Overflowing bins and a backlog of street cleaning has been partly blamed on Covid-related absences among Dundee City Council staff.
Staff absences in neighbourhood services – the department which empties bins and cleans streets – reached 35% during the peak of the Covid-19 pandemic.
Local authority leader John Alexander said councillors “are not blind” to the issue but employees have been unable to keep up with collections.
Piling bags of waste, particularly around communal Eurobins, has been a common complaint from Dundonians.
‘Neighbourhood became a dump’
One West End resident said in June her neighbourhood had become a “dump”, with the waste attracting seagulls, and she was fearful of rats being lured to the overflowing bins.
A report to the council this month said: “In neighbourhood services, staff absence levels were as high as 35% during the height of the Covid pandemic.”
This “affected the ability to provide consistent staffing cover in all areas,” it added.
‘Councillors don’t live in ivory towers’
SNP councillor Mr Alexander said he understands the public’s frustration at seeing piles of rubbish, untidy streets or unkempt grassland.
“I think there’s sometimes a perception that councillors live in ivory towers and don’t see these things,” he said.
“I live in the Lochee ward – I see these things.
“I pay my council tax, I use the same services, I get my bins picked up like everybody else does, and that goes for every other councillor in Dundee as well.
“None of us are blind to the issues that are raised frequently.”
Mr Alexander said the warm summer weather led to more people using public parks and bins.
Combined with staff shortages due to people self-isolating, he said it created a “perfect storm”.
‘Staff can’t empty bins any quicker’
“The sunny weather has brought people out in their droves, so they’re using parks and are out and about much often, filling the bins – and that’s great that people are using those spaces,” he said.
“But, we haven’t had any more staff to empty those bins any quicker than we normally would, which has resulted in some negative feedback. I understand that.
“The other thing to mention is, because of Covid, we’ve had a high number of folk within neighbourhood services who have been self-isolating at any one point in time over the last few weeks.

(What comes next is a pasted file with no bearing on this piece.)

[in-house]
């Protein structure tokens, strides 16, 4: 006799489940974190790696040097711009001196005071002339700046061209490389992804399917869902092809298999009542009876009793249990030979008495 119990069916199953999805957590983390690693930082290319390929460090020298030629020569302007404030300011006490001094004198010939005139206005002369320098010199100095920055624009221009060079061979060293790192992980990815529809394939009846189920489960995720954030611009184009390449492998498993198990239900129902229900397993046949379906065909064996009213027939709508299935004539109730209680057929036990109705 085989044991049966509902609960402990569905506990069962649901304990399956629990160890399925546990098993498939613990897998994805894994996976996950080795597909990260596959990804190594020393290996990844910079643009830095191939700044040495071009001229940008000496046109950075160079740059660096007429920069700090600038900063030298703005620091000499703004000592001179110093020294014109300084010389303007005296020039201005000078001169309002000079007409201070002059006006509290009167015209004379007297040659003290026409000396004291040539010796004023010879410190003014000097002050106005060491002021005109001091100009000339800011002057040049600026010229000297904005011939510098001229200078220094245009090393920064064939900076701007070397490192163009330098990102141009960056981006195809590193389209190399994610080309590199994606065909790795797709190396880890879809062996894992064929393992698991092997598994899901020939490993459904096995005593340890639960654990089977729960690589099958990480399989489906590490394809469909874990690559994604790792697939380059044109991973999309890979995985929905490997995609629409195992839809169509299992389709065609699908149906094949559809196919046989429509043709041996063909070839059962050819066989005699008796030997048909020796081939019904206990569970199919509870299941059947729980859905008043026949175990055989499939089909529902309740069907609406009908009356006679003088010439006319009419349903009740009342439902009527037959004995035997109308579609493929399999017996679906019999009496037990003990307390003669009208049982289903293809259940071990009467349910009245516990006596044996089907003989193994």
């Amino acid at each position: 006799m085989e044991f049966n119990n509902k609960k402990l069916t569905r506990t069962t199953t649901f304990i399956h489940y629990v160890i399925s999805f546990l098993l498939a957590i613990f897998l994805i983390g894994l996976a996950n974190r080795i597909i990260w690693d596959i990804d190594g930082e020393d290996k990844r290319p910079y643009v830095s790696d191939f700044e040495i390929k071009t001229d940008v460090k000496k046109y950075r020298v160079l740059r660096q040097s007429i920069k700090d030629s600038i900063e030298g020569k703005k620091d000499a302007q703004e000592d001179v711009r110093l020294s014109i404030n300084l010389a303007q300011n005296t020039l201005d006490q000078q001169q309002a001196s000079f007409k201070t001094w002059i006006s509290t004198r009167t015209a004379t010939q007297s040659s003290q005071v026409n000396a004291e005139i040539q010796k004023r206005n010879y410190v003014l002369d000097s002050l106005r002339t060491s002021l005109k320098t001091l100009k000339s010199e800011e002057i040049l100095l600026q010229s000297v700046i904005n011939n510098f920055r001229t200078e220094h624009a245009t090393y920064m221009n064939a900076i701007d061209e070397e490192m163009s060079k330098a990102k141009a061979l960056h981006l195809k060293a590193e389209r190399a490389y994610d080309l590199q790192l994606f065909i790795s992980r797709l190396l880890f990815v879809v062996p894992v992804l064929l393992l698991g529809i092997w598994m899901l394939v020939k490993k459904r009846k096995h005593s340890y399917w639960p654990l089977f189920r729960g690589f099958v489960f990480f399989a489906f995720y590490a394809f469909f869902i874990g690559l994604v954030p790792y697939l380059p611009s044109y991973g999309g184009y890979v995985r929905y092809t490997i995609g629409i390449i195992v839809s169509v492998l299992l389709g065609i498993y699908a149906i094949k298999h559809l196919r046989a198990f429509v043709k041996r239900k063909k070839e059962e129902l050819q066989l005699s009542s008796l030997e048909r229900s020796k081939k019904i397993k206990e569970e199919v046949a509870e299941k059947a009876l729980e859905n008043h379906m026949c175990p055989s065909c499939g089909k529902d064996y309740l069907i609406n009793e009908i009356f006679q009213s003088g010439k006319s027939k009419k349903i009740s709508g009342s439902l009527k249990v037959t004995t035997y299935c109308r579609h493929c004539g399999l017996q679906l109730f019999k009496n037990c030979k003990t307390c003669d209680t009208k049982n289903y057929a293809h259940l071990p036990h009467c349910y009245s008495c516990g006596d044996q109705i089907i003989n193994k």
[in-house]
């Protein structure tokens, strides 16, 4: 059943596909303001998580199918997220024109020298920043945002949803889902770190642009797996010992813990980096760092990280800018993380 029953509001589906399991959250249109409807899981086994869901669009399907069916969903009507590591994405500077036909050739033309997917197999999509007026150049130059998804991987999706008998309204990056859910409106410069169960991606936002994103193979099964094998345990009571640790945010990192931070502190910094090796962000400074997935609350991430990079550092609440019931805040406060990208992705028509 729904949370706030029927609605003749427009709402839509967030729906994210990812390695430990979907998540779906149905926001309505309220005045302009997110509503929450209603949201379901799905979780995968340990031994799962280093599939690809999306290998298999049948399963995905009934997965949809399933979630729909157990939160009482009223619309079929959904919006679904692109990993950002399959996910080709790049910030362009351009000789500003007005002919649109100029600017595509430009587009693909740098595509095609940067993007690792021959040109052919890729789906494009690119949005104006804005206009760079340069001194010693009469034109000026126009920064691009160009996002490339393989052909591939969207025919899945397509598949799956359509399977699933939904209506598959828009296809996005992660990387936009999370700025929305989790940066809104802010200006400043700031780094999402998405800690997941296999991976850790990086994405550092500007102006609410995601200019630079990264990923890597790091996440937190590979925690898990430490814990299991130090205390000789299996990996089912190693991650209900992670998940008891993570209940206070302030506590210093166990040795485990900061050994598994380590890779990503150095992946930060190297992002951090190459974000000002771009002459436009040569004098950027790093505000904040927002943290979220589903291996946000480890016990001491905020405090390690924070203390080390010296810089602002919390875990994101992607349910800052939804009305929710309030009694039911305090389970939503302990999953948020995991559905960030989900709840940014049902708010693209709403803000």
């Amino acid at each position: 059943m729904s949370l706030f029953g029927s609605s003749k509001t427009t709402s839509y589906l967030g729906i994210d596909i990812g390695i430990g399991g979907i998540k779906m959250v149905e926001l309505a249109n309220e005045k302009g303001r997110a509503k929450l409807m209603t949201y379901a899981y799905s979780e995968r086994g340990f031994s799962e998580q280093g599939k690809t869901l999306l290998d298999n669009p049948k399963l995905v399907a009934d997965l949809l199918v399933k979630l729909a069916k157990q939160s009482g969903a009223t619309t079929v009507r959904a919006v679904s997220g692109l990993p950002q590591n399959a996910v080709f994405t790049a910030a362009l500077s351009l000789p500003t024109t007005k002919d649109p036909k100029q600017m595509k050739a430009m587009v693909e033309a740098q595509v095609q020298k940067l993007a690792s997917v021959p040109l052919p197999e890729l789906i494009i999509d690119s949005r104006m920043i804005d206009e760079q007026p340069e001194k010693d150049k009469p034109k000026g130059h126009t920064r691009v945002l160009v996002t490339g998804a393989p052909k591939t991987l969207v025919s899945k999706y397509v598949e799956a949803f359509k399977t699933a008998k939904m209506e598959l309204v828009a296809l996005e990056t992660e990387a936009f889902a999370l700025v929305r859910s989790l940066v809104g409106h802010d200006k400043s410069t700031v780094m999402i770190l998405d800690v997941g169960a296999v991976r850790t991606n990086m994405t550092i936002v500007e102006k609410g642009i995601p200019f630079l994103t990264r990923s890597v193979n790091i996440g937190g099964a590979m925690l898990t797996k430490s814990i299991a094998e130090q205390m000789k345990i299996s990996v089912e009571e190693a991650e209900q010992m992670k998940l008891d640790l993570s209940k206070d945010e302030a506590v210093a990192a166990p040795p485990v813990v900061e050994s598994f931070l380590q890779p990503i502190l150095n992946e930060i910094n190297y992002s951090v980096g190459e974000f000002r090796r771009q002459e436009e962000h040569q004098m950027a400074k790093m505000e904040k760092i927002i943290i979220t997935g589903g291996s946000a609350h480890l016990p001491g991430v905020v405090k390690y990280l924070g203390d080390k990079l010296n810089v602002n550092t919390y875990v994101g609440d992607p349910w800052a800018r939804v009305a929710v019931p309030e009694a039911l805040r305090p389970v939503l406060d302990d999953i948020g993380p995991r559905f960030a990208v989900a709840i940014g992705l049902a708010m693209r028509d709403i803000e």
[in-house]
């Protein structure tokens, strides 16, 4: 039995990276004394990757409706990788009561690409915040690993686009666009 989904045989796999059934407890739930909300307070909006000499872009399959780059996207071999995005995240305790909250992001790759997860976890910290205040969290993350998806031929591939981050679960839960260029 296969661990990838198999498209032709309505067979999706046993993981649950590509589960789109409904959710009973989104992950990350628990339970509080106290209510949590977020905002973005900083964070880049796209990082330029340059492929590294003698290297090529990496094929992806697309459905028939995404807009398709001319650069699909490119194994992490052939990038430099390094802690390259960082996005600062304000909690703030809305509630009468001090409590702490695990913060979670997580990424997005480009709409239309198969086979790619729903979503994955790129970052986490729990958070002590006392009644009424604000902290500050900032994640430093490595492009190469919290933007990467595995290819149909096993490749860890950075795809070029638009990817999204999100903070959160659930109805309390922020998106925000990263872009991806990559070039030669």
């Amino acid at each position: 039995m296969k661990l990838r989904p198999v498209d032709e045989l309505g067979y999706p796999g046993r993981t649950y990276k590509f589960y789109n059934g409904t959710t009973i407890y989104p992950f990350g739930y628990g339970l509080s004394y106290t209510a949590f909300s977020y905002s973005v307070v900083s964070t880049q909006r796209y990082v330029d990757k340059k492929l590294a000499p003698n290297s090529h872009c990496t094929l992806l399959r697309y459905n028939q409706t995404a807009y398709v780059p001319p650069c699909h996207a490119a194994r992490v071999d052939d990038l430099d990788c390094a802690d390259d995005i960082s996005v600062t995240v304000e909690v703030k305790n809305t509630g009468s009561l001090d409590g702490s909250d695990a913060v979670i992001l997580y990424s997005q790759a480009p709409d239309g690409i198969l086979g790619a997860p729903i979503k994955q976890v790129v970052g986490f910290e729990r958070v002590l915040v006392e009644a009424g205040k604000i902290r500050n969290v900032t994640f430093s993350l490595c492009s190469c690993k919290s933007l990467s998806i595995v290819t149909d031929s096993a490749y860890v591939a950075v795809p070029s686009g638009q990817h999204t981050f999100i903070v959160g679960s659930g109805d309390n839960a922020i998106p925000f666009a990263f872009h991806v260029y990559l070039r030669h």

“Not only have we not had the normal level of service, but we’ve had a reduced level as we’ve been trying to deal with those absences. That has meant there’s a bit of a backlog.
“It sticks in people’s throats. It sticks in my throat when I see litter on the street or overflowing bins, or mattresses next to Eurobins, or whatever it may well be.
“There are a number of people who are responsible for that. Of course, the council has a responsibility to clear up the streets and make the city look as best as it possibly can.”
‘Don’t have respect for their neighbourhood’
He added: “I think there’s also a responsibility on those people who are dumping their rubbish, quite frankly.
“They’re irresponsible and don’t have any respect for their own neighbourhood, their neighbours, or themselves.”
Rubbish, dog waste, graffiti and weeds
The council has invested in its rapid response team, which deals with complaints about litter, dog fouling, graffiti and weeds.
But Mr Alexander acknowledges this has not fixed all problems.
“I think the other thing is the way in which we collect rubbish,” he said.
“The introduction of Eurobins has been a particular challenge.
“I think sometimes there’s also a misunderstanding around the reality of why those were introduced.”
He added: “We’ve got legislation in place that means need to collect our waste differently.
“We need to increase our recycling rates. The only way we can do that is by using different methods, and the Eurobins are one method that we have, to do that.
“I think the biggest challenge for Dundee is, compared to some of the other cities, we probably have a higher level of flats and tenements.
“That comes with its challenges, because ultimately we need people to help us achieve those recycling rates.
“I’ve seen lots of pictures of overflowing bins but it’s quite easy to look at some of those pictures and identify things that could have been recycled, that haven’t been.”
Extra bin collections
Residents will be asked not to place so-called ‘side waste’ for collection in a bid to encourage recycling.
Mr Alexander said: “We need to make sure that we are doing our part as a council, picking up the rubbish, keeping the streets as clean as possible.
“That will be easier now that the isolation rules have changed and the Covid rates have declined, because we can get people back to work.
“Our recycling rate is not what it should be.
“We sit at 42%, now given there’s been a report released to say the climate emergency should be a red warning to us all, I think there’s an important role for everyone to try and increase recycling rates in the city.
“That means 58% of our waste isn’t being recycled and that’s appalling in this day and age, given everything that we know about climate change and the environment.
“But I also understand why people get annoyed if their streets are not looking clean.